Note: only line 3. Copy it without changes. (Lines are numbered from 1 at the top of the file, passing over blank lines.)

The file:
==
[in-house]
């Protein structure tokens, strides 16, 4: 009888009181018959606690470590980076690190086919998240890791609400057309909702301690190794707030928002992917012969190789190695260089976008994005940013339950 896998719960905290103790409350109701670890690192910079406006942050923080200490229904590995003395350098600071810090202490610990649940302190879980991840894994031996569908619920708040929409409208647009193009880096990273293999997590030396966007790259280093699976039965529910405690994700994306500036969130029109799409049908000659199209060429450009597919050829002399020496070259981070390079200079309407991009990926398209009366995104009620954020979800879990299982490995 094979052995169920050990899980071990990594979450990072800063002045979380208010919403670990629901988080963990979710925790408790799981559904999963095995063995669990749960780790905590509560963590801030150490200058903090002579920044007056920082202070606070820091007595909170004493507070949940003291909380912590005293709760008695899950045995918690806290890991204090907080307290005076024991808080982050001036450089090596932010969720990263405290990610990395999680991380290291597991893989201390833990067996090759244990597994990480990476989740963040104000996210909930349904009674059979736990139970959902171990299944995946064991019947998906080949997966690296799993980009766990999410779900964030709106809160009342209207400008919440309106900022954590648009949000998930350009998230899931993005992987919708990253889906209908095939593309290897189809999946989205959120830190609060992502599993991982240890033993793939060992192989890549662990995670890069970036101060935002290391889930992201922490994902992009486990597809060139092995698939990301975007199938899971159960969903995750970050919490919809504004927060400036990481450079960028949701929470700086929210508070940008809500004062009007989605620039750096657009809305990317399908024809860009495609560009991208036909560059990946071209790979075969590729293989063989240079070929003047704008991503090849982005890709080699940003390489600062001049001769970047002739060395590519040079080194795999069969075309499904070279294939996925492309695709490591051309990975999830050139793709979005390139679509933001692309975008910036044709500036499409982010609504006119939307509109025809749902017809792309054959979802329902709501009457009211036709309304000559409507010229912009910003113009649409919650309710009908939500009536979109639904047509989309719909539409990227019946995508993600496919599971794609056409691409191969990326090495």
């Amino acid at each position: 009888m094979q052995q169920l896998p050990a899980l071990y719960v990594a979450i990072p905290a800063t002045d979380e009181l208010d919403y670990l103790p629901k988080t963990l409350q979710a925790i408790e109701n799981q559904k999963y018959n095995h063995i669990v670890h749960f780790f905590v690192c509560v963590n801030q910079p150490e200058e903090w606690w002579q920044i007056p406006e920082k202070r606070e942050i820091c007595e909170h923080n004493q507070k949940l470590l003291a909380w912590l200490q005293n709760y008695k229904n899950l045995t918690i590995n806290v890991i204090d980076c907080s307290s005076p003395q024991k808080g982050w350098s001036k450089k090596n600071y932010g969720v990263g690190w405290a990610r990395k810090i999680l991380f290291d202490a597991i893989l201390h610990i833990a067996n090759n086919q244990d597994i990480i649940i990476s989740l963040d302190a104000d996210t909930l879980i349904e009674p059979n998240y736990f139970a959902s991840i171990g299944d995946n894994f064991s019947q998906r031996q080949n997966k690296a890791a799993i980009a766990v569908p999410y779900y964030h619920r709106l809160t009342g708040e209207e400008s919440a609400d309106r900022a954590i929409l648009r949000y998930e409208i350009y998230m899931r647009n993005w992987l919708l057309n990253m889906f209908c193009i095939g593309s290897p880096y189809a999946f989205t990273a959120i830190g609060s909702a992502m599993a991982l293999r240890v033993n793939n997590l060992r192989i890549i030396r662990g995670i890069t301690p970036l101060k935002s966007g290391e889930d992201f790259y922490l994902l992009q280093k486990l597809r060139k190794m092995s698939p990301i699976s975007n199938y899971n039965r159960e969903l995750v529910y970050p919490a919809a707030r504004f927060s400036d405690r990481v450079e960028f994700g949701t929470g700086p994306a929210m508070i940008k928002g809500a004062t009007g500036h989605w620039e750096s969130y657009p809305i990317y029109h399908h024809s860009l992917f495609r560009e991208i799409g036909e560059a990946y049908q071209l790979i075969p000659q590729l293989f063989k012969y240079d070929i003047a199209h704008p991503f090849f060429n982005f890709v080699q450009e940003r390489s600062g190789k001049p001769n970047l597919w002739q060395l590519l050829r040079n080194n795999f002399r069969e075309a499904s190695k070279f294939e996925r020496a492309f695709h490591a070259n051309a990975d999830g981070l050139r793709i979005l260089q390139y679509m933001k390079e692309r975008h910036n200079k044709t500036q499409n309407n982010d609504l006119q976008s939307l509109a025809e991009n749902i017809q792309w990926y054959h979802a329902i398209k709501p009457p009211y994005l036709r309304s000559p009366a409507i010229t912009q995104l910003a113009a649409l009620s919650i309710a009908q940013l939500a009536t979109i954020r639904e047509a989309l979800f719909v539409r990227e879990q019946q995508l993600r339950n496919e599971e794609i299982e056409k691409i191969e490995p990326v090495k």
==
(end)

């Amino acid at each position: 009888m094979q052995q169920l896998p050990a899980l071990y719960v990594a979450i990072p905290a800063t002045d979380e009181l208010d919403y670990l103790p629901k988080t963990l409350q979710a925790i408790e109701n799981q559904k999963y018959n095995h063995i669990v670890h749960f780790f905590v690192c509560v963590n801030q910079p150490e200058e903090w606690w002579q920044i007056p406006e920082k202070r606070e942050i820091c007595e909170h923080n004493q507070k949940l470590l003291a909380w912590l200490q005293n709760y008695k229904n899950l045995t918690i590995n806290v890991i204090d980076c907080s307290s005076p003395q024991k808080g982050w350098s001036k450089k090596n600071y932010g969720v990263g690190w405290a990610r990395k810090i999680l991380f290291d202490a597991i893989l201390h610990i833990a067996n090759n086919q244990d597994i990480i649940i990476s989740l963040d302190a104000d996210t909930l879980i349904e009674p059979n998240y736990f139970a959902s991840i171990g299944d995946n894994f064991s019947q998906r031996q080949n997966k690296a890791a799993i980009a766990v569908p999410y779900y964030h619920r709106l809160t009342g708040e209207e400008s919440a609400d309106r900022a954590i929409l648009r949000y998930e409208i350009y998230m899931r647009n993005w992987l919708l057309n990253m889906f209908c193009i095939g593309s290897p880096y189809a999946f989205t990273a959120i830190g609060s909702a992502m599993a991982l293999r240890v033993n793939n997590l060992r192989i890549i030396r662990g995670i890069t301690p970036l101060k935002s966007g290391e889930d992201f790259y922490l994902l992009q280093k486990l597809r060139k190794m092995s698939p990301i699976s975007n199938y899971n039965r159960e969903l995750v529910y970050p919490a919809a707030r504004f927060s400036d405690r990481v450079e960028f994700g949701t929470g700086p994306a929210m508070i940008k928002g809500a004062t009007g500036h989605w620039e750096s969130y657009p809305i990317y029109h399908h024809s860009l992917f495609r560009e991208i799409g036909e560059a990946y049908q071209l790979i075969p000659q590729l293989f063989k012969y240079d070929i003047a199209h704008p991503f090849f060429n982005f890709v080699q450009e940003r390489s600062g190789k001049p001769n970047l597919w002739q060395l590519l050829r040079n080194n795999f002399r069969e075309a499904s190695k070279f294939e996925r020496a492309f695709h490591a070259n051309a990975d999830g981070l050139r793709i979005l260089q390139y679509m933001k390079e692309r975008h910036n200079k044709t500036q499409n309407n982010d609504l006119q976008s939307l509109a025809e991009n749902i017809q792309w990926y054959h979802a329902i398209k709501p009457p009211y994005l036709r309304s000559p009366a409507i010229t912009q995104l910003a113009a649409l009620s919650i309710a009908q940013l939500a009536t979109i954020r639904e047509a989309l979800f719909v539409r990227e879990q019946q995508l993600r339950n496919e599971e794609i299982e056409k691409i191969e490995p990326v090495k």